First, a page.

Edited by Diana Suhardiman, Alan Nicol and Everisto Mapedza
Collective action is now recognized as central to addressing the water governance challenges involved in delivering sustainable development and global environmental benefits. Although the forces of globalization have given rise to regional and national economic development, they have also contributed to marginalization of the poor and natural resource degradation. Many communities caught up in this predicament have engaged in grassroots resistance to large-scale land acquisition, mining concessions and hydropower dam development, while also connecting with transnational environmental and rights movements.
A new Earthscan book provides an overview of challenges in collective action through case studies from Africa, South and Southeast Asia and Latin America that deal with sustainable management of freshwater resources. Building on a Foucaultian conception of power, the book examines concepts and practices in collective action that have emerged in recent decades. It gives particular attention to the influence of external forces on natural resource management in local communities, seeking to build a broader understanding of the connections with wider governance structures across scales. On this basis, the book calls for a new system of values, in which equity and diversity decisively inform the discourse on globalization and economic development.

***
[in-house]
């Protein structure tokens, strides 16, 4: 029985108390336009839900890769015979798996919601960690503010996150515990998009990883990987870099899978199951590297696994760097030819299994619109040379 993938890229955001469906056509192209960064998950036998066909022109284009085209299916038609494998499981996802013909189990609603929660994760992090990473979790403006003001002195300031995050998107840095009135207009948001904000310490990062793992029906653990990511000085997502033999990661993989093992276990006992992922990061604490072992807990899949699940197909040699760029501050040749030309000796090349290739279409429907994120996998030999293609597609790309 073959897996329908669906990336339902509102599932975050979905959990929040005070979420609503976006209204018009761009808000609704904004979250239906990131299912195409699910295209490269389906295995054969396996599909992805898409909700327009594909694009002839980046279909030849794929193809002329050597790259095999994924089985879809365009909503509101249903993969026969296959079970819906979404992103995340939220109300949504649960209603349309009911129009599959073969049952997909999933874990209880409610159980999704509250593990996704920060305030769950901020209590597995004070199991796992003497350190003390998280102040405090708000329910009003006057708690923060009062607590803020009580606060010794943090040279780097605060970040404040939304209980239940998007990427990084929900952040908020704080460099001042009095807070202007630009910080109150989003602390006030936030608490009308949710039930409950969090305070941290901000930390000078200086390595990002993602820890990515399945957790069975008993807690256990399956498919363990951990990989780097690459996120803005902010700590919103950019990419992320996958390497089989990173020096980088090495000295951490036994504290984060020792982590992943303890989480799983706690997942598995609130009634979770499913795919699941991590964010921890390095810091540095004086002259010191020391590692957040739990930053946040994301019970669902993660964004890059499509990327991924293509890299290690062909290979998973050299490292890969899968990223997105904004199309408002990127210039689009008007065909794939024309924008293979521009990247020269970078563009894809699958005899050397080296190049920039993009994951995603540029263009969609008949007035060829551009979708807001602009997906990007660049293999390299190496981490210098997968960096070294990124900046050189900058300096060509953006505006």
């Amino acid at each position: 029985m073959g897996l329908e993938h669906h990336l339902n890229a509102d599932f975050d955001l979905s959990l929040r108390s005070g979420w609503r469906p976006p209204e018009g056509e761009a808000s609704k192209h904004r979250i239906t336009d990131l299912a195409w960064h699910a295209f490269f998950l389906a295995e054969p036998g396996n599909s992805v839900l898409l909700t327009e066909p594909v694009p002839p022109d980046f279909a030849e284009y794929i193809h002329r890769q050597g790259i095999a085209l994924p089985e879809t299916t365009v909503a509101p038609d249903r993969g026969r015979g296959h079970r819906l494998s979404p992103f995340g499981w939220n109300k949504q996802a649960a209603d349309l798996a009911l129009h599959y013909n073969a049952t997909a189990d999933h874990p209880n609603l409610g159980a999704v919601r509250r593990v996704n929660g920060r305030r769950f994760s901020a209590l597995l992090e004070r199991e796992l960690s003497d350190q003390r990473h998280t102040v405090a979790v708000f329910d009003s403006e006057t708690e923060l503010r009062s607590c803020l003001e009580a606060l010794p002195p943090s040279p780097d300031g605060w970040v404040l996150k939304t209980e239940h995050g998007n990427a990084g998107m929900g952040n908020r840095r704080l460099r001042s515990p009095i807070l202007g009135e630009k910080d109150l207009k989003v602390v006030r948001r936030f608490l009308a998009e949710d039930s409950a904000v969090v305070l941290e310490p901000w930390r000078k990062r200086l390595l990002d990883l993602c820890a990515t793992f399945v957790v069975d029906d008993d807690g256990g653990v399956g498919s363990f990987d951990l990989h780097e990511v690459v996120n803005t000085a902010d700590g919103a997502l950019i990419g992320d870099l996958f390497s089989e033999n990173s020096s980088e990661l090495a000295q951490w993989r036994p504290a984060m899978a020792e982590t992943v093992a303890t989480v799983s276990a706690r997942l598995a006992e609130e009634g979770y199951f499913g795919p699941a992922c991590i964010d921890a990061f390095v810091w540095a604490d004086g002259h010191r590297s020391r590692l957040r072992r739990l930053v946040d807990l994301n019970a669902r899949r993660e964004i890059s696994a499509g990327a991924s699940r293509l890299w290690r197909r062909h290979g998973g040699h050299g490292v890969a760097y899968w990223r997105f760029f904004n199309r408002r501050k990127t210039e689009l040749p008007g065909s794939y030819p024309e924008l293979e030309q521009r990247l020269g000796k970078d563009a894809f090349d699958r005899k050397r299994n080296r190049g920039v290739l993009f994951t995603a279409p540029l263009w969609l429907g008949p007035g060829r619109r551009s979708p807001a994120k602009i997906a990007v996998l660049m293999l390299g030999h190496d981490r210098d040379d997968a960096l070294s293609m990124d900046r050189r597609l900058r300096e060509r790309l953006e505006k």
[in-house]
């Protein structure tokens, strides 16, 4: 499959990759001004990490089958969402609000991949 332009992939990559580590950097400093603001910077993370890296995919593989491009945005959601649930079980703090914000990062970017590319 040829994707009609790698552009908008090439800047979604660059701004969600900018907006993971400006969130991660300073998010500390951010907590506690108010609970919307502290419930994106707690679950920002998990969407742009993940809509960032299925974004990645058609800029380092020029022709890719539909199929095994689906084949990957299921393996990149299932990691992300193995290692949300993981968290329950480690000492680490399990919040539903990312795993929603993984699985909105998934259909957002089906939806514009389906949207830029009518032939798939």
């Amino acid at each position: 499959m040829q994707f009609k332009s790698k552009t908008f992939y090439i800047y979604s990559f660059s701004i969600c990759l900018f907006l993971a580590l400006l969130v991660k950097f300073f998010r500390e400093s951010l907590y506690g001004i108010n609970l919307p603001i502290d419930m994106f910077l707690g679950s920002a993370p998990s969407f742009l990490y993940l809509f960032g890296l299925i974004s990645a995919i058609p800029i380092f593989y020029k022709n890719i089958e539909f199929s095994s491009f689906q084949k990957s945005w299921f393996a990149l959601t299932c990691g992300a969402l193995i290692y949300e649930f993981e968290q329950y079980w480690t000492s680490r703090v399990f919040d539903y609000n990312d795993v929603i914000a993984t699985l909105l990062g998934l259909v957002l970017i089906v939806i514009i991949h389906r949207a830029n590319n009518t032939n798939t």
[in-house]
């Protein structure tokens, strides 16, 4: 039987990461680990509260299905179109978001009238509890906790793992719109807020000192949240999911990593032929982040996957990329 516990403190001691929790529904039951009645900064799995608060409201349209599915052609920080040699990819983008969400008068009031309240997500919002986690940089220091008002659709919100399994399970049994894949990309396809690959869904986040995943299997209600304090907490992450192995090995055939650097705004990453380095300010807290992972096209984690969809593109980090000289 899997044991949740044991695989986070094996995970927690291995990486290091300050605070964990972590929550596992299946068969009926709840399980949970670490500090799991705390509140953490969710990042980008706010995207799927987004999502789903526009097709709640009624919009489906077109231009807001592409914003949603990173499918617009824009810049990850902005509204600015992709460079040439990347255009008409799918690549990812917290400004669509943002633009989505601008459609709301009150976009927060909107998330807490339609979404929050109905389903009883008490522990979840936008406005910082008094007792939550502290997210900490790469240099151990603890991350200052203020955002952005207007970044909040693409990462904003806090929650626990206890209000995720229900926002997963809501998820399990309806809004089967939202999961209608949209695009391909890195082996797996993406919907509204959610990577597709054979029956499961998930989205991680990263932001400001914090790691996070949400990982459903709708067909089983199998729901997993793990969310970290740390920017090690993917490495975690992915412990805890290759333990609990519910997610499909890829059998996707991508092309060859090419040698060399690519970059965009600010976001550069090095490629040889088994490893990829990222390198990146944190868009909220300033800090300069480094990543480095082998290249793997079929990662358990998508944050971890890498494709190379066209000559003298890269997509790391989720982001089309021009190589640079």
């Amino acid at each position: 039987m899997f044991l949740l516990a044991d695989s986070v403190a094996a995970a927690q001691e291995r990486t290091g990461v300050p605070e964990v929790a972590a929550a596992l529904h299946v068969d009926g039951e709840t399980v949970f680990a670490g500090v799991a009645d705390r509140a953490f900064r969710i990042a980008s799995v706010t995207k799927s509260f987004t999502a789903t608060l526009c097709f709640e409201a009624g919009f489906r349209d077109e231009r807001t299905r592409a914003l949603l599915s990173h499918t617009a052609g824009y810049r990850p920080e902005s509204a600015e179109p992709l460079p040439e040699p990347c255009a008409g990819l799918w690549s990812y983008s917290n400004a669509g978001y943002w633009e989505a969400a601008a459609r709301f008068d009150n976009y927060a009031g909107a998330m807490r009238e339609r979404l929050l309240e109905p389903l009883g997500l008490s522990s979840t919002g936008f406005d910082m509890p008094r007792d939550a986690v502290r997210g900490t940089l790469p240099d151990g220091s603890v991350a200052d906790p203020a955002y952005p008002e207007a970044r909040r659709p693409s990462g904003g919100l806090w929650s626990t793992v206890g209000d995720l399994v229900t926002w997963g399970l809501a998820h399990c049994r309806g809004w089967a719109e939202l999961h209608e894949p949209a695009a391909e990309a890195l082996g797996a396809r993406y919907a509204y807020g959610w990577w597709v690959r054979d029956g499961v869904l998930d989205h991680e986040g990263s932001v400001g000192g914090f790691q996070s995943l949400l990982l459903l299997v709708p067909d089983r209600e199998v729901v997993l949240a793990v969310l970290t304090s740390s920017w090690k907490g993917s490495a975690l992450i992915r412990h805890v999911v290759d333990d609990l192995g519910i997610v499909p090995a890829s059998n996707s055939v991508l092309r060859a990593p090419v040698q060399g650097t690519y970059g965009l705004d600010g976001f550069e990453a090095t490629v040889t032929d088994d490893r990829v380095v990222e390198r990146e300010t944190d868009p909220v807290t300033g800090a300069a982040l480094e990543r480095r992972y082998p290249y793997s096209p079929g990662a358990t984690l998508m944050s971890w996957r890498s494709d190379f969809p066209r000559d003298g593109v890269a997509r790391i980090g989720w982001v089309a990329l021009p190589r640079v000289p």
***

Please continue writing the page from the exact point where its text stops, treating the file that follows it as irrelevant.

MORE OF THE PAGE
The case studies link community-based management of water resources with national decision-making, transboundary water governance and global policy discussion on sustainable development, justice and water security. Putting power and politics at the center of collective action and water governance discourse, the chapters address three core questions:
- How do current power structures and relationships shape collective action at different scales?
- What kinds of tools and approaches can various actors use for a more deliberative approach to collective action?
- What outcomes across scales could collective action achieve for development, the environment and global resource base?
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